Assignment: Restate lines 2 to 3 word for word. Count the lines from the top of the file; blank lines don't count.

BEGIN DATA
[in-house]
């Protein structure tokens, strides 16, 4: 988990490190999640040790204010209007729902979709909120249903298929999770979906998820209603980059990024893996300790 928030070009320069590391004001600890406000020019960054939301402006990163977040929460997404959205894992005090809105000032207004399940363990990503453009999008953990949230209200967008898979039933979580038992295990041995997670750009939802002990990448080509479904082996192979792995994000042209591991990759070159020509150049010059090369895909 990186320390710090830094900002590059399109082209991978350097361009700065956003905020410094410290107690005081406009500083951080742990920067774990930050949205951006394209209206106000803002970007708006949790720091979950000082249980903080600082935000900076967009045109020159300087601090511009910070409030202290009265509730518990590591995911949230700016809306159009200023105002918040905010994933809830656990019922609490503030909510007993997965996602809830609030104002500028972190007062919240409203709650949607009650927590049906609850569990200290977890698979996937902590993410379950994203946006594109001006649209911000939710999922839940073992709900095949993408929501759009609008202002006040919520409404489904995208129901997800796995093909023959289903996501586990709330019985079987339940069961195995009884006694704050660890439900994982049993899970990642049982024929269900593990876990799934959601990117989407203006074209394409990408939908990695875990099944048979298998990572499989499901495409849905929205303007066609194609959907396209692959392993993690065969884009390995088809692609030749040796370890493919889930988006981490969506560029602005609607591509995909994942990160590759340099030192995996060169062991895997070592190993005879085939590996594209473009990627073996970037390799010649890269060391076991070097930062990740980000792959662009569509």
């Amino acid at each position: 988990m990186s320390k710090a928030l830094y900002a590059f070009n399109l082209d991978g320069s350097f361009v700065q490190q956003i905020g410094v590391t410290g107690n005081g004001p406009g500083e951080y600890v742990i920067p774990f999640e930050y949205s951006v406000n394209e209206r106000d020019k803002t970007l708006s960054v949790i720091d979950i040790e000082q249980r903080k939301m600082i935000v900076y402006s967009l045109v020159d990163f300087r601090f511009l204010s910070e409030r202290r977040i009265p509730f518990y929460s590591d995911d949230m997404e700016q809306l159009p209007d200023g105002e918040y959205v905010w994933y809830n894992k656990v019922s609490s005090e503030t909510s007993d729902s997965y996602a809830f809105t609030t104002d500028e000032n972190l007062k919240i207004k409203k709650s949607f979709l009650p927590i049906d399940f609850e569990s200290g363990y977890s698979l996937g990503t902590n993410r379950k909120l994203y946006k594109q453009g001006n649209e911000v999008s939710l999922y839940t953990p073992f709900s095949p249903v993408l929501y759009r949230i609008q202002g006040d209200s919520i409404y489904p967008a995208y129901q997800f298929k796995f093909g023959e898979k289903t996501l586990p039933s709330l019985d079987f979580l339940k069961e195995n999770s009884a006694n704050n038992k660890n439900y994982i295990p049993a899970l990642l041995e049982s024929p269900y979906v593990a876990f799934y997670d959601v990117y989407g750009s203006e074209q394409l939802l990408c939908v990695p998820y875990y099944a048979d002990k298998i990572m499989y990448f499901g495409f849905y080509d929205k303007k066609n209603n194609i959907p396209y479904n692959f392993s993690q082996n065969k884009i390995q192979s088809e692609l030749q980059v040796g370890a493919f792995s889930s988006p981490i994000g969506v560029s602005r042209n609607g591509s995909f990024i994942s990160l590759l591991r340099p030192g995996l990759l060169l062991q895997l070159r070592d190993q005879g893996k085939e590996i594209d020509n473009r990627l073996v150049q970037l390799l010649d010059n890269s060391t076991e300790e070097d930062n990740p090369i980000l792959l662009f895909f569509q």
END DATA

């Protein structure tokens, strides 16, 4: 988990490190999640040790204010209007729902979709909120249903298929999770979906998820209603980059990024893996300790 928030070009320069590391004001600890406000020019960054939301402006990163977040929460997404959205894992005090809105000032207004399940363990990503453009999008953990949230209200967008898979039933979580038992295990041995997670750009939802002990990448080509479904082996192979792995994000042209591991990759070159020509150049010059090369895909 990186320390710090830094900002590059399109082209991978350097361009700065956003905020410094410290107690005081406009500083951080742990920067774990930050949205951006394209209206106000803002970007708006949790720091979950000082249980903080600082935000900076967009045109020159300087601090511009910070409030202290009265509730518990590591995911949230700016809306159009200023105002918040905010994933809830656990019922609490503030909510007993997965996602809830609030104002500028972190007062919240409203709650949607009650927590049906609850569990200290977890698979996937902590993410379950994203946006594109001006649209911000939710999922839940073992709900095949993408929501759009609008202002006040919520409404489904995208129901997800796995093909023959289903996501586990709330019985079987339940069961195995009884006694704050660890439900994982049993899970990642049982024929269900593990876990799934959601990117989407203006074209394409990408939908990695875990099944048979298998990572499989499901495409849905929205303007066609194609959907396209692959392993993690065969884009390995088809692609030749040796370890493919889930988006981490969506560029602005609607591509995909994942990160590759340099030192995996060169062991895997070592190993005879085939590996594209473009990627073996970037390799010649890269060391076991070097930062990740980000792959662009569509």
């Amino acid at each position: 988990m990186s320390k710090a928030l830094y900002a590059f070009n399109l082209d991978g320069s350097f361009v700065q490190q956003i905020g410094v590391t410290g107690n005081g004001p406009g500083e951080y600890v742990i920067p774990f999640e930050y949205s951006v406000n394209e209206r106000d020019k803002t970007l708006s960054v949790i720091d979950i040790e000082q249980r903080k939301m600082i935000v900076y402006s967009l045109v020159d990163f300087r601090f511009l204010s910070e409030r202290r977040i009265p509730f518990y929460s590591d995911d949230m997404e700016q809306l159009p209007d200023g105002e918040y959205v905010w994933y809830n894992k656990v019922s609490s005090e503030t909510s007993d729902s997965y996602a809830f809105t609030t104002d500028e000032n972190l007062k919240i207004k409203k709650s949607f979709l009650p927590i049906d399940f609850e569990s200290g363990y977890s698979l996937g990503t902590n993410r379950k909120l994203y946006k594109q453009g001006n649209e911000v999008s939710l999922y839940t953990p073992f709900s095949p249903v993408l929501y759009r949230i609008q202002g006040d209200s919520i409404y489904p967008a995208y129901q997800f298929k796995f093909g023959e898979k289903t996501l586990p039933s709330l019985d079987f979580l339940k069961e195995n999770s009884a006694n704050n038992k660890n439900y994982i295990p049993a899970l990642l041995e049982s024929p269900y979906v593990a876990f799934y997670d959601v990117y989407g750009s203006e074209q394409l939802l990408c939908v990695p998820y875990y099944a048979d002990k298998i990572m499989y990448f499901g495409f849905y080509d929205k303007k066609n209603n194609i959907p396209y479904n692959f392993s993690q082996n065969k884009i390995q192979s088809e692609l030749q980059v040796g370890a493919f792995s889930s988006p981490i994000g969506v560029s602005r042209n609607g591509s995909f990024i994942s990160l590759l591991r340099p030192g995996l990759l060169l062991q895997l070159r070592d190993q005879g893996k085939e590996i594209d020509n473009r990627l073996v150049q970037l390799l010649d010059n890269s060391t076991e300790e070097d930062n990740p090369i980000l792959l662009f895909f569509q």